Feeds

UK internet filtering shouldn't rely on knee tappers, says Tory MP

Hit 'em where it hurts, adds Facebook bloke - right in the advertisers

Choosing a cloud hosting partner with confidence

Claire Perry MP today defended the government’s net filtering policy, claiming that David Cameron's government don’t actually want to regulate internet service providers – but that without some sort of lead, global companies would simply sit on their hands.

The UK’s biggest net providers are rolling out an opt-in filtering mechanism for “family friendly” content at the prompting of the Prime Minster, while Microsoft and Google have stopped returning results on a number of contentious search terms.

Perry, who juggles being a Conservative MP as well as David Cameron’s special advisor on preventing the sexualization and commercialisation of childhood, said that reactions to the governments efforts to getting a grip on the internet were like a doctor tapping on a patient’s knee.

The “reflex on the left is we must legislate” she said, while tapping the right elicits a cry of “hands off my internet you ignorant luddite.”

The answer was somewhere in between, Perry argued, with a small dose of legislation and a lot of corporate social responsibility.

Perry, talking at a Westminster eForum event on childhood and the internet, said that progress in the UK was in large part thanks to a “non-partisan” approach.

“The worst thing politicians can do in this space is fight amongst ourselves...the more we fight and squabble like rats in a sack, the easier it is for global companies to ignore us.”

Perry accepted there were limits to what the government could achieve through legislation. “We can’t force people (i.e. parents) to turn filters on.”

And she said that education and personal responsibility were also important, particularly when it came to user generated content. She said the government was committed to including “e-safety” in the curriculum. However, at least one response from the floor suggested that teachers were being asked to tackle the issue with no support from the centre.

Perry claimed reports of overblocking were “fanciful” and said reports her own website had been blocked were untrue.

Perry’s stance was echoed, in part, by Facebook’s UK policy director Simon Milner.

He said many providers - such as Facebook - would fall in line with legislation, if only because they had operations in countries where legislation constrained them. However, where companies were based outside the UK and had no operation there, UK legislation would make absolutely no difference.

What might make a difference is the advertisers such companies rely on for their income, and the advertisers feel their reputation is in danger, he argued.

“They [advertisers] really care about their brand...the majority of these services will be funded by advertising. I think they will step up.”

Milner said it was often preferable for young people to sort out issues amongst themselves. This included them understanding mechanisms for protecting their privacy. He added that many young people didn’t understand the effect their own posts could have on others, but would modify their behaviour when they realised the hurt they could cause. He also said it was often better to avoid phrases like “reporting” as youngsters tended to have some antipathy towards anything that smacked of grassing up their peers. ®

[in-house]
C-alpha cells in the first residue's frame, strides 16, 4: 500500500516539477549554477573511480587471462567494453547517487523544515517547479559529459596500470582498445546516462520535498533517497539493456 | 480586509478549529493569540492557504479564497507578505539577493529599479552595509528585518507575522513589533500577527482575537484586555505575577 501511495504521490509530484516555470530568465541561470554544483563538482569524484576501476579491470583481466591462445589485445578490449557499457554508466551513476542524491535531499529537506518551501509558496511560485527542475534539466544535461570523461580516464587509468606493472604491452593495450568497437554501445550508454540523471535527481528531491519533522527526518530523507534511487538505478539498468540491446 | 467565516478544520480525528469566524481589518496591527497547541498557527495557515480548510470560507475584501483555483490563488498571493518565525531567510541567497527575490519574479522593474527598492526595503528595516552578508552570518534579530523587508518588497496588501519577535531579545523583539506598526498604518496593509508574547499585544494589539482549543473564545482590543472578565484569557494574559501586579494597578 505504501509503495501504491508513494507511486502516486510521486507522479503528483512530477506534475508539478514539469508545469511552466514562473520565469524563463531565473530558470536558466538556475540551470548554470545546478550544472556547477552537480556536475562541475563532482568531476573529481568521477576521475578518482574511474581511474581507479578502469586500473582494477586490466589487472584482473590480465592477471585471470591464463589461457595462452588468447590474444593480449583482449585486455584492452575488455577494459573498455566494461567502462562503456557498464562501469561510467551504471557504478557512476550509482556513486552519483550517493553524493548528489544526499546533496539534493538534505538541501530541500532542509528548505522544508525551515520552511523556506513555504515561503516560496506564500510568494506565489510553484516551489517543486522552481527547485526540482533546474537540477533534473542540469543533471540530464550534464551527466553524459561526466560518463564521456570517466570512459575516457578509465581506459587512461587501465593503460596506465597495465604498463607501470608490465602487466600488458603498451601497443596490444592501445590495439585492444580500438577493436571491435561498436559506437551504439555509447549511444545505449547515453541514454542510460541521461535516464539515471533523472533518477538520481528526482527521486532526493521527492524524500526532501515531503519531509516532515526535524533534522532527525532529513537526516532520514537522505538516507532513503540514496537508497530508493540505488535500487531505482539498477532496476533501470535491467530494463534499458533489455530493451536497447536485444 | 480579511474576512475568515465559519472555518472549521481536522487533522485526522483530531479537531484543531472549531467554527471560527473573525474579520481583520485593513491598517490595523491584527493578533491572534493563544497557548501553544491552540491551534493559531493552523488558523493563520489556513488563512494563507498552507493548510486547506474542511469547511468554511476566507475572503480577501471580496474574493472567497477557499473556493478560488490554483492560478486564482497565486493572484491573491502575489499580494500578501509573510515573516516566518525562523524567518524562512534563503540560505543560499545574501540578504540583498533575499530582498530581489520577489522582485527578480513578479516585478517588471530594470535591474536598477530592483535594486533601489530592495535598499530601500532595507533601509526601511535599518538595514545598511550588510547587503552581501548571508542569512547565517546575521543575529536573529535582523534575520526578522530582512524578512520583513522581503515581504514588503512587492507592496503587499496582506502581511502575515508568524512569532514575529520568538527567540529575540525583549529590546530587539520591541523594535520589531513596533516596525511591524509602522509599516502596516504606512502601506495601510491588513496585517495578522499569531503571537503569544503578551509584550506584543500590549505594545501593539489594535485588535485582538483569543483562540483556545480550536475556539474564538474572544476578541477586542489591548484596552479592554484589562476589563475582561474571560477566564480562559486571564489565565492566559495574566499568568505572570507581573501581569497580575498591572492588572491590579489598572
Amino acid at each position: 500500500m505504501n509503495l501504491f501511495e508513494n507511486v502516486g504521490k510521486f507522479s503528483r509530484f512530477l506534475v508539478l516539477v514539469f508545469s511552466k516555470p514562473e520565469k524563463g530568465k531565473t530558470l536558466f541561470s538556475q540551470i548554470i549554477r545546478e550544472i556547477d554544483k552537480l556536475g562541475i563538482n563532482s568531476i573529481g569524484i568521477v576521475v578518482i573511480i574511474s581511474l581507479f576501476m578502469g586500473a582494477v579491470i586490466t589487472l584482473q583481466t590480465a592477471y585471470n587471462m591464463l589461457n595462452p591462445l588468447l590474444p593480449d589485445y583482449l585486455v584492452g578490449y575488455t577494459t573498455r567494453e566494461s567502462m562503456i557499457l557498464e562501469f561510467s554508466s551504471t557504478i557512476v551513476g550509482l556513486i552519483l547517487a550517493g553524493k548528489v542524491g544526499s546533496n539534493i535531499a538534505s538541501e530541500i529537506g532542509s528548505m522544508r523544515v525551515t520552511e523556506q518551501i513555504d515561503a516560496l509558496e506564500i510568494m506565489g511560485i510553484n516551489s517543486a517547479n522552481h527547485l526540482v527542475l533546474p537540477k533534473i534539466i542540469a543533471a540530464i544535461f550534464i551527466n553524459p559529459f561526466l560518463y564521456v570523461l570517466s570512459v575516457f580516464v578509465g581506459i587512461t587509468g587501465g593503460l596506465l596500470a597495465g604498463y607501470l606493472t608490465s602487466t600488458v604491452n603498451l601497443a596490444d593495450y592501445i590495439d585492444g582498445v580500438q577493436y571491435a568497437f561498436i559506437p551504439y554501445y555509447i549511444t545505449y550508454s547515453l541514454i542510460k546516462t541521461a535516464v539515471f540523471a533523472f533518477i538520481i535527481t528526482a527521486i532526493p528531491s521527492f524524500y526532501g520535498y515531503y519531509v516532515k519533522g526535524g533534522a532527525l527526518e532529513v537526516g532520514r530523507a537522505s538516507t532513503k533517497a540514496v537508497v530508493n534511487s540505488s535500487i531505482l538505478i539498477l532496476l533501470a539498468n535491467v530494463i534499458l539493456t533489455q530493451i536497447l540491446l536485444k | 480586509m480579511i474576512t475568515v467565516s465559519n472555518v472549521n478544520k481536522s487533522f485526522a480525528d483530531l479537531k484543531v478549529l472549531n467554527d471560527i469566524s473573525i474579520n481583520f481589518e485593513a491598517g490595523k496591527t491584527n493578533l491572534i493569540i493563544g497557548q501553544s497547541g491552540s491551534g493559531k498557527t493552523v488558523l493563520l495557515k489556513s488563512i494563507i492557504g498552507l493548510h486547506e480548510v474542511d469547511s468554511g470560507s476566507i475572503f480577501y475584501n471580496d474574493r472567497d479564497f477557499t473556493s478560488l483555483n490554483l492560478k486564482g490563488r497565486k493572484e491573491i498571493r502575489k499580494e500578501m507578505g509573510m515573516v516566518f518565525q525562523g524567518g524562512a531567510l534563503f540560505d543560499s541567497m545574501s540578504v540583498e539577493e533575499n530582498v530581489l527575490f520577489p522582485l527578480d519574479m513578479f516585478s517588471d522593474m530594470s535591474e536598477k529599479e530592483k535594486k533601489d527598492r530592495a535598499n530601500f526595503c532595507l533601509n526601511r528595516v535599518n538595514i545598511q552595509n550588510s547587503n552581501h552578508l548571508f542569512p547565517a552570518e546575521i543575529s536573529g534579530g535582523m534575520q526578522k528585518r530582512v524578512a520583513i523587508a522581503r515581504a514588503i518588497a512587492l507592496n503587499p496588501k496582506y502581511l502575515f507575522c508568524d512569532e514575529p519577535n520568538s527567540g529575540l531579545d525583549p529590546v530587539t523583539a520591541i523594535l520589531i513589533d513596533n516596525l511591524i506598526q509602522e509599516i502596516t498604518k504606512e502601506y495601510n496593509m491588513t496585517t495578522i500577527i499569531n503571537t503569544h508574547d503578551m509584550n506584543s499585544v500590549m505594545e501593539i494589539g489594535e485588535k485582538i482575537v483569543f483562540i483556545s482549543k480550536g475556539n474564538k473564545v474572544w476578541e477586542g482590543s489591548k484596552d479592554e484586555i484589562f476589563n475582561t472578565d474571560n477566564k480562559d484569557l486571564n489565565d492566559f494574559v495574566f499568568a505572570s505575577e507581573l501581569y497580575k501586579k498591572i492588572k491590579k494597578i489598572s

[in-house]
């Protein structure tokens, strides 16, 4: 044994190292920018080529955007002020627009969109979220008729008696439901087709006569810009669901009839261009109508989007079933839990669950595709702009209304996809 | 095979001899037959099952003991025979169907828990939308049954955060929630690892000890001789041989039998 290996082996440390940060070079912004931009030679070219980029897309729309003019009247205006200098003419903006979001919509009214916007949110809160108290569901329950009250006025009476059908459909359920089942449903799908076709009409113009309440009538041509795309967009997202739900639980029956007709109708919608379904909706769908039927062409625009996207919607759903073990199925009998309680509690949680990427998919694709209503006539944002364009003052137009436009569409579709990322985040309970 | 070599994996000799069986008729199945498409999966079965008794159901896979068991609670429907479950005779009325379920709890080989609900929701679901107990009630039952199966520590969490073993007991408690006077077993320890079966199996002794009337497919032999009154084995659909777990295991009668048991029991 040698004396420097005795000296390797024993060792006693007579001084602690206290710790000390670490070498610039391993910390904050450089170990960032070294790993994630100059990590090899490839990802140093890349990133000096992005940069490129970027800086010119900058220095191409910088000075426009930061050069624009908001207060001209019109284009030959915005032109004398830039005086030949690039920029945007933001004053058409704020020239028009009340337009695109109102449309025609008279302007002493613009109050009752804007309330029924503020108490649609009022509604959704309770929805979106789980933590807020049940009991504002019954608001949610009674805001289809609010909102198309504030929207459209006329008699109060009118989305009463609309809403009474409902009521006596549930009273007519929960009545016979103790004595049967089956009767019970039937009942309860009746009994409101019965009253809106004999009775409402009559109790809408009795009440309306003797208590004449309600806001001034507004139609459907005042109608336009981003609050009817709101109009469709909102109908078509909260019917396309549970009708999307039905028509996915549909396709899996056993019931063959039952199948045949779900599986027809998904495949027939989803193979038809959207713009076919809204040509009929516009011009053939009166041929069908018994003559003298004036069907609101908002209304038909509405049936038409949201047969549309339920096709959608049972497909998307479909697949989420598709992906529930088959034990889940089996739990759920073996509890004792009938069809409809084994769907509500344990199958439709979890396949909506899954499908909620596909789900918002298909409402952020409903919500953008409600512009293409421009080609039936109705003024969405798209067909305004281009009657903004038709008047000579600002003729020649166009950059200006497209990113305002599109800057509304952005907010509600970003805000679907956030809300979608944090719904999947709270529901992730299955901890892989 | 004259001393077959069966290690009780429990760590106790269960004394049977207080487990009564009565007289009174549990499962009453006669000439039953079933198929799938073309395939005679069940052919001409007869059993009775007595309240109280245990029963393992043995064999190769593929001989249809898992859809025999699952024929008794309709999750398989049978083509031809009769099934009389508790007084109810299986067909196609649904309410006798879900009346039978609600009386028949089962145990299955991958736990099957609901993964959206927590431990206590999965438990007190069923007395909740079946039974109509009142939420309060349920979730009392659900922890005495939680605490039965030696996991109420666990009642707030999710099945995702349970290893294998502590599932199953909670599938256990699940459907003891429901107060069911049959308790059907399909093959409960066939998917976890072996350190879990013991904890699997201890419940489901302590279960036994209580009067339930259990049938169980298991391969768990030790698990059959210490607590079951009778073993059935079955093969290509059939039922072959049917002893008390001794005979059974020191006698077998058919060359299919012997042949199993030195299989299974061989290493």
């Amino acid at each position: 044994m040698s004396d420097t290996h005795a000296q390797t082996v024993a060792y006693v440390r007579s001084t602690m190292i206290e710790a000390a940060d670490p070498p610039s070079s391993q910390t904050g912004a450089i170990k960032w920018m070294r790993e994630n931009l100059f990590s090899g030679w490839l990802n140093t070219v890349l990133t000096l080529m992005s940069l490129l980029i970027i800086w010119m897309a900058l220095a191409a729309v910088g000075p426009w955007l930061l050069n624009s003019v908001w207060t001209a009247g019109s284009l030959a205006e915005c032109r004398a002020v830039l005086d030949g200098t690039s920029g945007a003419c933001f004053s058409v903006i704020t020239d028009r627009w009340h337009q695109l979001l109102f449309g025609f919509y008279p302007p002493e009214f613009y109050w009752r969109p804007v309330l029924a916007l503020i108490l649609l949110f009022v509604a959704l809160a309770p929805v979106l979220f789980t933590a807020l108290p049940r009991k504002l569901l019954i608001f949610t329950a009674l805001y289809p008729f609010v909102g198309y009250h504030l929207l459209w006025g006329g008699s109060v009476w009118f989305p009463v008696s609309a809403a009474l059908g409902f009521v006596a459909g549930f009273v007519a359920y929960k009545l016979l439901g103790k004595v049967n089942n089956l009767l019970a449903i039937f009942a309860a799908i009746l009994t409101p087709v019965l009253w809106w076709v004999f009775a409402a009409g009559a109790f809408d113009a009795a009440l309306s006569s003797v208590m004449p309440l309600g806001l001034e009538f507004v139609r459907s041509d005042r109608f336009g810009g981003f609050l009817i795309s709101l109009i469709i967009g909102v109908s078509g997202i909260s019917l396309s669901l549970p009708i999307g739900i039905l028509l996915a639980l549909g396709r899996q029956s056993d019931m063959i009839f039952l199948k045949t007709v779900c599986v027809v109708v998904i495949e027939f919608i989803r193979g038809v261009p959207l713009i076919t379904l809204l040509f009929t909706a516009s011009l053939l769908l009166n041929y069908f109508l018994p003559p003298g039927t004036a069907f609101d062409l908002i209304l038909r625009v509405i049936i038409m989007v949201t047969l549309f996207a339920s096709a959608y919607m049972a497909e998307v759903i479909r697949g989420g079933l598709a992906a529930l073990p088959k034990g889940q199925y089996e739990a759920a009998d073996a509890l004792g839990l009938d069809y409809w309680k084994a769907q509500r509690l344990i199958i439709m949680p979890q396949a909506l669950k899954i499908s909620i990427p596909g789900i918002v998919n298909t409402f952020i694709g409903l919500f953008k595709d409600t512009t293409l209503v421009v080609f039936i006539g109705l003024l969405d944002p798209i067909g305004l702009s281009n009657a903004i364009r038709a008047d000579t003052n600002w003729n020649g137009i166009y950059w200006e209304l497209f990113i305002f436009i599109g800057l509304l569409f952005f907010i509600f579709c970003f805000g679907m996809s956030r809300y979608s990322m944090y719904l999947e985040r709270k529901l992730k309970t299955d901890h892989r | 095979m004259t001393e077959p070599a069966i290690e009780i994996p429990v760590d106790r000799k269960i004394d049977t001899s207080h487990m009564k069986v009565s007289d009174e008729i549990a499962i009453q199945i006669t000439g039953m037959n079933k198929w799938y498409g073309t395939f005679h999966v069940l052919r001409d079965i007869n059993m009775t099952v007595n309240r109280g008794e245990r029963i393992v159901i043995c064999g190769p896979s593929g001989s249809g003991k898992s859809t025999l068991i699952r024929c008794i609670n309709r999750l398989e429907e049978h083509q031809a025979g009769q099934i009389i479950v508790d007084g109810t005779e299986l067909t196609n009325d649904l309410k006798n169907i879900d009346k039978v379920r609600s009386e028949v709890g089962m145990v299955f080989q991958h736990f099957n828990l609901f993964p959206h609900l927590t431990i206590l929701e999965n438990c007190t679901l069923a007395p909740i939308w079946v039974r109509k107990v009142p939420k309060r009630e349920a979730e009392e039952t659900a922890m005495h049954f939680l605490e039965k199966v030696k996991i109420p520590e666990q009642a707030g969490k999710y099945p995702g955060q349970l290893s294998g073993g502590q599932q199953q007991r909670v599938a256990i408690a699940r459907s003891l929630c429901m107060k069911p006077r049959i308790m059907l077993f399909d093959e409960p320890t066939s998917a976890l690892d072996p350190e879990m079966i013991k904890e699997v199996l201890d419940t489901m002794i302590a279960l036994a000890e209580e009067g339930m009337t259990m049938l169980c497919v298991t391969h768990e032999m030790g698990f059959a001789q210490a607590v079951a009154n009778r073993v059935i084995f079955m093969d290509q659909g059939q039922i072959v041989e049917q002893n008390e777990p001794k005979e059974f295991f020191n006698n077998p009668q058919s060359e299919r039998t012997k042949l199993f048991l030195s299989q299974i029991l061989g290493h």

Secure remote control for conventional and virtual desktops

More from The Register

next story
Bono apologises for iTunes album dump
Megalomania, generosity and FEAR of irrelevance drove group to Apple deal
Facebook, Apple: LADIES! Why not FREEZE your EGGS? It's on the company!
No biological clockwatching when you work in Silicon Valley
Doctor Who's Flatline: Cool monsters, yes, but utterly limp subplots
We know what the Doctor does, stop going on about it already
Happiness economics is bollocks. Oh, UK.gov just adopted it? Er ...
Opportunity doesn't knock; it costs us instead
'Cowardly, venomous trolls' threatened with TWO-YEAR sentences for menacing posts
UK government: 'Taking a stand against a baying cyber-mob'
Arab States make play for greater government control of the internet
Nerds told to get lost in last-minute power grab bid at UN meeting
Zippy one-liners, broken promises: Doctor Who on the Orient Express
Series finally hits stride, but Clara's U-turn is baffling
Don't bother telling people if you lose their data, say Euro bods
You read that right – with the proviso that it's encrypted
prev story

Whitepapers

Forging a new future with identity relationship management
Learn about ForgeRock's next generation IRM platform and how it is designed to empower CEOS's and enterprises to engage with consumers.
Win a year’s supply of chocolate
There is no techie angle to this competition so we're not going to pretend there is, but everyone loves chocolate so who cares.
Why cloud backup?
Combining the latest advancements in disk-based backup with secure, integrated, cloud technologies offer organizations fast and assured recovery of their critical enterprise data.
High Performance for All
While HPC is not new, it has traditionally been seen as a specialist area – is it now geared up to meet more mainstream requirements?
Saudi Petroleum chooses Tegile storage solution
A storage solution that addresses company growth and performance for business-critical applications of caseware archive and search along with other key operational systems.